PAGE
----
Klotho may also someday be used as a cognitive enhancement aid for people without neurological disorders, though this usage is more controversial. However, scientists believe there may be no clear dividing line between Klotho as neurological treatment and as an enhancement.
What is APOE e4?
The journey to discovery the medical viability of Klotho hit another unexpected snag when researchers began studying the nature of a genetic variant known as APOE e4, which plays a major role in Alzheimer’s disease. In fact, the gene may make people eight times more likely to develop Alzheimer’s.
Dr. Dubal integrated APOE e4 research into her study of Klotho and found that although people with APOE e4 had the characteristic buildup of clumps affecting their neurological activity, those who also had increased levels of Klotho appeared to be less affected by this genetic catalyst.
Dr. Dubal theorized that Klotho has some kind of natural mechanism for slowing the development of Alzheimer’s and could cause some people to have “biologically younger” brains.
After 15 years of studying Klotho, Carmela Abraham, one of Dr. Dubal’s collaborators, developed a company specifically to study the hormone. Called Klogene Therapeutics, the company seeks to create a new arsenal of medical treatments for people with degenerative neurological brain disorders, using Klothene as the principal agent.
Klotho and Gene-Editing Technologies like CRISPR
These treatments include the gene-editing technology known as Crispr, which could be used to turn neurons into mini-Klotho factories inside the body. In other words, human genetic activity could be modulated to ensure that people naturally produce more Klotho.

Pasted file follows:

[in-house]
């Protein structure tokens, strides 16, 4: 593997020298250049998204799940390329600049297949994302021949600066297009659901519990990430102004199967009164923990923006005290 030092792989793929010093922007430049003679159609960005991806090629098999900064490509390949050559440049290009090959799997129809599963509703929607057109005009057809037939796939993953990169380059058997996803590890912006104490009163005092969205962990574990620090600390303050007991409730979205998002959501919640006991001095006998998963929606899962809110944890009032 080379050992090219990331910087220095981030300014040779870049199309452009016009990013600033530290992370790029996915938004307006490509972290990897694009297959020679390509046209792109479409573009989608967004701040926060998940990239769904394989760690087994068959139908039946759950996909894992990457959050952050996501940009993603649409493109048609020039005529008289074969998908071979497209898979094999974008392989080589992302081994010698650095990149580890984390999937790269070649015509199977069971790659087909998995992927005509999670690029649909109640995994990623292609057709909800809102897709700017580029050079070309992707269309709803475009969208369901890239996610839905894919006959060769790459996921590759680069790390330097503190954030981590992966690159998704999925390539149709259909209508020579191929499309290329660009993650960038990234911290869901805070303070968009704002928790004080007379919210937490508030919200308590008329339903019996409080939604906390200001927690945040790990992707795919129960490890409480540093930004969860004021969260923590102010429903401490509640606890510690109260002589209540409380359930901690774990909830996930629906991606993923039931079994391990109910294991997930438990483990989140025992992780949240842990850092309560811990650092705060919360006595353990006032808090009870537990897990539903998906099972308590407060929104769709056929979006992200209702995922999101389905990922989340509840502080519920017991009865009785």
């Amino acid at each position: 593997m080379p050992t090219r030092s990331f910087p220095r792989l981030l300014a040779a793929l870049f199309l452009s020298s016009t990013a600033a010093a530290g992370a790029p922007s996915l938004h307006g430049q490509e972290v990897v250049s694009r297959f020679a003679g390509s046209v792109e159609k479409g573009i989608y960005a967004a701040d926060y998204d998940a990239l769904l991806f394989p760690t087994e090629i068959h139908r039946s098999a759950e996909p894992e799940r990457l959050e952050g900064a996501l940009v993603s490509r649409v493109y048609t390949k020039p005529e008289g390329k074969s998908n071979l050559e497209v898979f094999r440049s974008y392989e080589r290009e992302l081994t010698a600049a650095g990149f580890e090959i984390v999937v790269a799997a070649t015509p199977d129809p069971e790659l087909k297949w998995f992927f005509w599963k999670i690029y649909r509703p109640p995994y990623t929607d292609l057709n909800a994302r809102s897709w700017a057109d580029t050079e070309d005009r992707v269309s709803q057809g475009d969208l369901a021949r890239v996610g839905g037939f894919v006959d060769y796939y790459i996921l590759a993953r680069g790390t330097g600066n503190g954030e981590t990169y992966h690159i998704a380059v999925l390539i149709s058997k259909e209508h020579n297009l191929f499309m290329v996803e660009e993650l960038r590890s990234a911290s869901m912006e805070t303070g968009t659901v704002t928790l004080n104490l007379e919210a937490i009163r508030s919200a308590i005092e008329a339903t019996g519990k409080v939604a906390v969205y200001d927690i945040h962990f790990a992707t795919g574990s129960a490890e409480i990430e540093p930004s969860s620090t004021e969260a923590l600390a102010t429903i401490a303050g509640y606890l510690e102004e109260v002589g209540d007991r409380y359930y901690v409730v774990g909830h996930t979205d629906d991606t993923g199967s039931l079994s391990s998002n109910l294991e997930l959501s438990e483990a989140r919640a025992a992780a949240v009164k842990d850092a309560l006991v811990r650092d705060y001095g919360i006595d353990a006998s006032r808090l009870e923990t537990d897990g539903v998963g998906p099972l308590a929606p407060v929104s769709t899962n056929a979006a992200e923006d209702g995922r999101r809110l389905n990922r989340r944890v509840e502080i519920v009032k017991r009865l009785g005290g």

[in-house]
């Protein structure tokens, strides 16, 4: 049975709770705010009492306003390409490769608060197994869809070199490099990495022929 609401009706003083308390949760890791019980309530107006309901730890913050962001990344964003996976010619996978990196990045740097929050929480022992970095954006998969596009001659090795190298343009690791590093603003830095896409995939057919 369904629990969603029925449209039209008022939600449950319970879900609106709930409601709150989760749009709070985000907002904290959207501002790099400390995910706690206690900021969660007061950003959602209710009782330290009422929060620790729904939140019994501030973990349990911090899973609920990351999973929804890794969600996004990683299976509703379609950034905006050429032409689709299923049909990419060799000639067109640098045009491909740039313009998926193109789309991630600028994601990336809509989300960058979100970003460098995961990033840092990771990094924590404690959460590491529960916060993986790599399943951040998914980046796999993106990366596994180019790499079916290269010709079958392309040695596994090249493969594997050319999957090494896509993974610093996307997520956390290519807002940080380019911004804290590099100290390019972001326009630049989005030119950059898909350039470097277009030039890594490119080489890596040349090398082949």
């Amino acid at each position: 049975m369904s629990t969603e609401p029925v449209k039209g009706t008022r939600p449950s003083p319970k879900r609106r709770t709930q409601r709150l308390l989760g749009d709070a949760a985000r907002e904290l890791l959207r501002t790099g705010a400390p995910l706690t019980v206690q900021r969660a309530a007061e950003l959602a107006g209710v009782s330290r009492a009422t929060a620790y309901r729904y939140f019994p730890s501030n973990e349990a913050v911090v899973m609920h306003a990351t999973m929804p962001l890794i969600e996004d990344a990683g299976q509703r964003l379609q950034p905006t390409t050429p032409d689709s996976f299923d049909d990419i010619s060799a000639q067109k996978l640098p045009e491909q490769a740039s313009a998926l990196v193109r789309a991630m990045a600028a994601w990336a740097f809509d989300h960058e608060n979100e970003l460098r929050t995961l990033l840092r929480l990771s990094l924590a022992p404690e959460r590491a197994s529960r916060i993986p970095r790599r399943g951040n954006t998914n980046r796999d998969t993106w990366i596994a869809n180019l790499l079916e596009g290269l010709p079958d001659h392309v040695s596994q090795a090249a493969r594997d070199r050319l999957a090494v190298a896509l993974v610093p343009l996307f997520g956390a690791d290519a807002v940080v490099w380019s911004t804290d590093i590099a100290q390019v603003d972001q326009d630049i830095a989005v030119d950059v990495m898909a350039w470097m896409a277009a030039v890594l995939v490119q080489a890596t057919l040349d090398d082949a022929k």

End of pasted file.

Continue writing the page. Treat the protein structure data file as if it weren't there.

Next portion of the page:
Another technique involves Klotho-boosting compounds that could be taken as daily pills.
But not all scientists are totally convinced that this is the right path to be taking, particularly with regards to developing Klotho-enhancing drugs. Dr. King believes that before medications or treatments can be developed, scientists must determine how Klotho interacts with neurons and impacts cellular activity.
“We’ve got a lot of really big observations, and we really need to understand what’s going on at the cell level that would explain them,” King stated.
Dr. King also wants to determine how Klotho specifically affects memory, which is vital to understanding how a hormone would play a role in slowing down the deleterious effects of Alzheimer’s disease. She and her colleagues conducted an experiment on the hippocampus--where memory is created in the brain--of a mouse to see if it’s possible that Klotho could jumpstart the creation of the neurons responsible for harvesting memory.
While there is some disagreement on methodology and timelines, most scientists agree that Klotho is an incredibly promising direction in treating neurological brain disorders. The debate over gene editing is only going to get more heated in the coming decades, as will the concept of using drugs for enhanced cognition. But most people agree that curbing the damage of awful neurological diseases like dementia, Alzheimer’s disease, multiple sclerosis, Parkinson’s disease, and other disorders is an extremely worthwhile pursuit.
In response to some of the ethical concerns posed, Dr. Dubal framed the issue in a larger context: “We’re going to have 115 million people with Alzheimer’s disease by 2050. If we can make this an effective treatment, then it is unethical not to do so.”